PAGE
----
Surgical Instruments have designs on sight

Regardless of ophthalmic specialty, both physicians and instrument makers must have an understanding of the market and patient needs.

Keeping up to date with the latest surgical instrument trends and technology is important not only for ophthalmologists, but for the ophthalmic manufacturers who develop and provide the necessary surgical tools. Regardless of ophthalmic specialty, both physicians and instrument makers must have an understanding of the market and patient needs. In this overview, Ophthalmology Times highlights some of the many innovations and designs in surgical instrumentation available to ophthalmologists.

When it comes to cataract surgery, bimanual phacoemulsification has been making inroads recently-influencing instrument manufacturers to design a host of new devices.

Will it become standard procedure, or will advances in coaxial technology keep that process at the forefront?

"There was an initial burst of interest in the bimanual irrigating choppers, but the interest in those has settled down," Bee said. "I think the first burst of surgeons were the innovators and early adopters. Now we're seeing that surgeons are trying to decide why they should go to the trouble to buy new instrumentation if they still have to open the eye to 2.5 or 3 mm to get a lens in.

"The conventional wisdom is that as soon as the market comes out with a lens that will go through a 1.4-mm incision that's FDA-approved, then this bimanual technique is going to be more and more popular," he continued. "But until that happens, there's a segment out there that's sticking with conventional phaco."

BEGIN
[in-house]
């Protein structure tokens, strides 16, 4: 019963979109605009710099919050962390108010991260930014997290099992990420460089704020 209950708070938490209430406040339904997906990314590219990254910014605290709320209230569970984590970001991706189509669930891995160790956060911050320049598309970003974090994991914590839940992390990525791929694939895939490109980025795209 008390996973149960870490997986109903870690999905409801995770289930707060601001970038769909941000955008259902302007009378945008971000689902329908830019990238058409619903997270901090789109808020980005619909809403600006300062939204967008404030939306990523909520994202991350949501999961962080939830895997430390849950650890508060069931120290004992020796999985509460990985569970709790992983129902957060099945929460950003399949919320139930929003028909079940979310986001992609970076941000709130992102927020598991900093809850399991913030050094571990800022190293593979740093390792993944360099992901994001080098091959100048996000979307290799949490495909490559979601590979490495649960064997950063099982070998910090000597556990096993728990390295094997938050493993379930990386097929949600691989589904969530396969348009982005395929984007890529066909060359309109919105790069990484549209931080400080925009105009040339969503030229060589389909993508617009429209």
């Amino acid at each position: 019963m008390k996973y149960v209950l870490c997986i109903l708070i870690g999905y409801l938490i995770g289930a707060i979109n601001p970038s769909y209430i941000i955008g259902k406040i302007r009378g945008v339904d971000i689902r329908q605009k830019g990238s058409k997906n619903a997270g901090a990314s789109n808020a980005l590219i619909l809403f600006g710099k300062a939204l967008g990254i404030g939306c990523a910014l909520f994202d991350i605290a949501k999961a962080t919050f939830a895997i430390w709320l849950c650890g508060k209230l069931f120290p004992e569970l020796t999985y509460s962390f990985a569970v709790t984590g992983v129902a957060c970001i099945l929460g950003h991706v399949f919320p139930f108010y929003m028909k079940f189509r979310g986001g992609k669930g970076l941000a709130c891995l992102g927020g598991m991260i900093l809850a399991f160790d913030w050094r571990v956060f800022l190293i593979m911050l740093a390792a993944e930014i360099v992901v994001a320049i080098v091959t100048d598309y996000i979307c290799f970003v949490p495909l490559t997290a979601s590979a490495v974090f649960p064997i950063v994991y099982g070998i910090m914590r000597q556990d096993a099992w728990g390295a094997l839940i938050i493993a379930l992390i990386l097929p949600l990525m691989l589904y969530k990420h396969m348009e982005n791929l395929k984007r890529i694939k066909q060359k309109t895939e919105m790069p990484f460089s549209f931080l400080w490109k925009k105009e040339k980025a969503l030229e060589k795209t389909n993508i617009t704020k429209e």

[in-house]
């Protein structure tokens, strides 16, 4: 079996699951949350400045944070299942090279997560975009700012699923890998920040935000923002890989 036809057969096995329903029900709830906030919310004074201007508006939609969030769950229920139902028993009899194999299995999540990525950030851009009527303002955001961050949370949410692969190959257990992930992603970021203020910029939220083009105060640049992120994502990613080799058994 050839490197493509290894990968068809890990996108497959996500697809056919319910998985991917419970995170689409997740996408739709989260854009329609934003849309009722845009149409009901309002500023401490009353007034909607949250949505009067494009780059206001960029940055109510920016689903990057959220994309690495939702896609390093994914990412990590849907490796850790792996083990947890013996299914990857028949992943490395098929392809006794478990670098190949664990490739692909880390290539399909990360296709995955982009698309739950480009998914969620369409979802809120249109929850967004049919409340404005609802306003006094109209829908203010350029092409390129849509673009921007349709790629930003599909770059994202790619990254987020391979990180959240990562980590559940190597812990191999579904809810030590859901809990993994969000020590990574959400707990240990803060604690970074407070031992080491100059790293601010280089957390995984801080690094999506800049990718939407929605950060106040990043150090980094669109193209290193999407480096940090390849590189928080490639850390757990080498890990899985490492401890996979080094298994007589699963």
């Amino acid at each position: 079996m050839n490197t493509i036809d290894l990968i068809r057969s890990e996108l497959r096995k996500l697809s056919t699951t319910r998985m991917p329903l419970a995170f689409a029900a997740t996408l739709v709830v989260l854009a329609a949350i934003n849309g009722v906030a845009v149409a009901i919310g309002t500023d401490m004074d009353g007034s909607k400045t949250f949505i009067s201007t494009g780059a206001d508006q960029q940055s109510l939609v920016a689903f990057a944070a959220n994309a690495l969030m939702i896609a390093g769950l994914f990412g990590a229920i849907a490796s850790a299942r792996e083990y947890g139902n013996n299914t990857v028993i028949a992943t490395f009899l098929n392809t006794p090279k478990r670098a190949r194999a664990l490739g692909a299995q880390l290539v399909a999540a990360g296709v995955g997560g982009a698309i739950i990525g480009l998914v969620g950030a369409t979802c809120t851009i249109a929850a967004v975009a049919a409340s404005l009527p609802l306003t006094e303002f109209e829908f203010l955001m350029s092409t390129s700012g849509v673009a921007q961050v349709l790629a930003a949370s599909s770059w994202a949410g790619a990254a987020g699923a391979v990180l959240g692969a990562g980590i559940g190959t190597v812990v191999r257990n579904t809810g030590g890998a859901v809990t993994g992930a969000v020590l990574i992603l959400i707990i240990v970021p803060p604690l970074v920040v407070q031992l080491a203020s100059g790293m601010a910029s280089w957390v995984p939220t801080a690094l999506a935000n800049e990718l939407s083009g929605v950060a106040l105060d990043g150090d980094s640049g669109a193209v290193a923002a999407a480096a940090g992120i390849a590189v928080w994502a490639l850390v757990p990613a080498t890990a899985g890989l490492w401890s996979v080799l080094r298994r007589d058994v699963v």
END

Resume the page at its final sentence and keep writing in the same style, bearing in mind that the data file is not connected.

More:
Bimanual phaco instruments and techniques are "barbaric" at this early phase, but in a few years microincision cataract surgery will be demonstrably safer and better and become a major trend, said Doug Mastel, chief executive officer of Mastel Precision, Rapid City, SD.

Here to stay? Others wonder whether bimanual phaco will be a passing fad.

"Bimanual has been the big buzzword for more than 2 years, but it's not going to be defined the way it was in the past. It's going to go through a new definition because Alcon Laboratories and other companies have come up with new technology where you don't need to be bimanual," said Ravi Nallakrishnan, president of ASICO, Westmont, IL. "You can go with the old coaxial technology and be under 2 mm."

Alcon is developing what it calls microcoaxial technology to be used on the Infiniti Vision System, according to Mike Lee, international brand manager, disposables and viscoelastics, Alcon Laboratories Inc., Fort Worth, TX.

"This will allow phacoemulsification [to be performed] in two ways: one through a 2.2-mm incision, which we're calling the ultra-sleeve, and also through a sub-2-mm incision, which we're calling the nano-sleeve," Lee said.

"This technology is going to allow us to implant a full 6-mm-optic IOL through the same incision that you used for phacoemulsification. The anticipation is when this hits the market, probably this fall, bimanual technology will go away," he continued. There will be no need to buy specialized instruments, and surgeons can begin using the technique with virtually no learning curve, he added.

Regardless of the specifics of the incision and lens sizes or debates over the preferred technique for phacoemulsification, it appears that smaller instruments are here to stay.

"We're definitely seeing a lot of interest in microincision cataract surgery instruments," said Sue Yeisley, president, Pelion Surgical Solutions, Boulder, CO.

Greg Toso, director of marketing, branded product, Surgical Specialties Corp., Reading, PA, has seen growing interest in blades that let surgeons make more accurate paracentesis incisions. The company has also developed a series of knives for sub-2-mm microincision cataract surgery, ranging from 0.6 to 2 mm, that can be used with 19- and 20-gauge bimanual phacoemulsification.